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Tuesday, February 14, 2012

5 Tips For Teaching Your Kids To Be Organized

Kids and disorganization frequently go hand in hand, and although some chaos is typically standard fare when raising kids, it doesn't have to rule your home! Being organized is a skill that anyone can learn. Since most kids are not naturally inclined to be neat, learning this important skill will help them build good habits and self discipline that will contribute to their success in school, career and all areas of life. The following are some simple ways to help your kids learn the art of organization.

1. Hold A Family Strategy Session

Planning how you want to tackle getting your home organized will involve the entire family. Therefore, get everyone involved! Before you present the idea to your kids, create an overview of the areas in your home that are the most disorganized. Once you have done this, hold a family strategy session, letting everyone contribute ideas on how to create order from the chaos. Getting your kids involved will help them feel a sense of ownership, making their participation something to take pride in rather than something to dread.

2. Lead By Example

The easiest way to teach your kids to be organized is to practice what you preach. Start by designating a place for things that are used regularly by all household members. If you are disorganized yourself, this will be a bit of a challenge at first, but don't despair! It will get easier with a little practice. Make a list of things your kids use daily, such as toys or school books, and designate a specific place for these items, making sure that they are returned to the same spot when not in use. As your kids become more consistent, add additional items to the list. Before you know it, you will have organized kids and a well organized home! Remember, too, that the younger you start training your kids to be organized, the easier it will be.

3. Decluttering Your Way To Success

The best organizational plans can quickly end in frustration if your home is hopelessly cluttered! Make decluttering the house a family event. Have everyone go through closets and bedrooms, sorting out unwanted items. Once this is done, have each person designate where different items will go in their area and label it. This will help them to stay organized in the future. By starting with a neat home, it will also be easier to keep it that way.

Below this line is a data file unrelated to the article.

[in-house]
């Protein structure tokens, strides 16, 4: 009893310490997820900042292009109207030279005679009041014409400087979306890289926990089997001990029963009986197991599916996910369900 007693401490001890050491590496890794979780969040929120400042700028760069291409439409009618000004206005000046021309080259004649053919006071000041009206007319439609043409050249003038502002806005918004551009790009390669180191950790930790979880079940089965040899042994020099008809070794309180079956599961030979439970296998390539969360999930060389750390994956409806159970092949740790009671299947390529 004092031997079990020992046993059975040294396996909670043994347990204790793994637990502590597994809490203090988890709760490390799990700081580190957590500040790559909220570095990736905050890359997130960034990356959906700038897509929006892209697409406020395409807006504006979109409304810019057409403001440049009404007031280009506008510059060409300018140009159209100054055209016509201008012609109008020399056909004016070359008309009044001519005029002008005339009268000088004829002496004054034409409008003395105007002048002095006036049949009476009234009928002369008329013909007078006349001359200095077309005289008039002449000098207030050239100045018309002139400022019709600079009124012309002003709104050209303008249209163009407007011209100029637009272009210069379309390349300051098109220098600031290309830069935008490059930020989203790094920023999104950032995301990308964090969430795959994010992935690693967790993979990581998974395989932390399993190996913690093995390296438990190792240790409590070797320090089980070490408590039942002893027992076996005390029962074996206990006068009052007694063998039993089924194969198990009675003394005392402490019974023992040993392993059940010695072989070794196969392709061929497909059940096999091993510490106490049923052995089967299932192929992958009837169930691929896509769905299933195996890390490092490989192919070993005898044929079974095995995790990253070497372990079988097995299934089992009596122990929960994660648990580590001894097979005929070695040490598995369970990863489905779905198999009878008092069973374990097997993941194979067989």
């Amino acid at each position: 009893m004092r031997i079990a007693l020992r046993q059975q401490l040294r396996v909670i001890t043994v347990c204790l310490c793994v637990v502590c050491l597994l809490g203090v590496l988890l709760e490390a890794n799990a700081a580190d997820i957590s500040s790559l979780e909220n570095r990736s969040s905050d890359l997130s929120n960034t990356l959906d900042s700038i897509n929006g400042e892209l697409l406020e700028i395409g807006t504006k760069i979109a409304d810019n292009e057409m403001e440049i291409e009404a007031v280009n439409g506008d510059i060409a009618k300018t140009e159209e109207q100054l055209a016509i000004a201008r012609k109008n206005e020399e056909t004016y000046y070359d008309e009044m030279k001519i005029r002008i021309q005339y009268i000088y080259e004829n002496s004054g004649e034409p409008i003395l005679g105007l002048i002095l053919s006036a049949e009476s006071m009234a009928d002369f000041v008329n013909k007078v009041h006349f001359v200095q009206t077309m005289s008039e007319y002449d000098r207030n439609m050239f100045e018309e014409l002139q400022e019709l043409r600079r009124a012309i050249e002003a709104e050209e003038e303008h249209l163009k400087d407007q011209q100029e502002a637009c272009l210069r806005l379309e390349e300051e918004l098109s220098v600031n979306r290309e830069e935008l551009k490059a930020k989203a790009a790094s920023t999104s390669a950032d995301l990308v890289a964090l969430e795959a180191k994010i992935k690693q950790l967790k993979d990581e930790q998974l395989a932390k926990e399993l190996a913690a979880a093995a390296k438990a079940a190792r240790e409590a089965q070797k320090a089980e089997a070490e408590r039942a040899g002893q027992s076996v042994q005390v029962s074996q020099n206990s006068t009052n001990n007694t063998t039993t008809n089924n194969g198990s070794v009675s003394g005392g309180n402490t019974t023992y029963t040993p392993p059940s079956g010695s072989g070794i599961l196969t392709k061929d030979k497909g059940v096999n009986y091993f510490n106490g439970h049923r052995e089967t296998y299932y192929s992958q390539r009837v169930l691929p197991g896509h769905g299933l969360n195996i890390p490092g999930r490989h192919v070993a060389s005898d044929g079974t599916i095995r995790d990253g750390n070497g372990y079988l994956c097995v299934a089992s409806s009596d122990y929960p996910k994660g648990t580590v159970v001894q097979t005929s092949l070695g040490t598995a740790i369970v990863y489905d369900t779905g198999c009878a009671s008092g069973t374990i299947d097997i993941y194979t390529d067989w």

4. Show and Tell

Sometimes kids will bend the truth, especially when asked if they have completed unpleasant tasks, such as cleaning, organizing or doing their homework. This is when show and tell becomes a crucial step in the organization process. Whether it's cleaning and organizing, or completing their homework, it's best to have them show you exactly what they have done. If they have a heavy homework load, which is common when they are attending junior high and high school, they may simply forget an assignment. By actually examining their work, you can be confident that they have completed all of their assignments. Your kids will also be confident that they will arrive at school ready for class, with their completed homework in hand. It is helpful to get them in the habit of placing completed assignments in their school backpack, leaving it by the door ready for the next school day.

5. Reward Accomplishments

Some might consider rewarding their kids by paying them for helping around the house to be bribery, but it can be a great way to teach responsibility and a strong work ethic. After all, when we report to work each day, we expect to be paid for our efforts. Kids respond equally well to being rewarded for their efforts! Just be sure that the reward offered is realistic pay for the work being performed. Most people wouldn't promise their teenager a Ferrari for simply cleaning their room and taking out the trash. A few dollars allowance each week, or a visit to the local mall for that new CD or outfit they have been talking about, however, might suffice as equitable compensation! Be sure to make it clear that if their room is a mess, homework is incomplete or their chores not done, no reward is forthcoming. James is the employee of a British printer cartridge supplier which means he works with a whole range of toner cartridges and printer ink when he’s not setting up the blog. 

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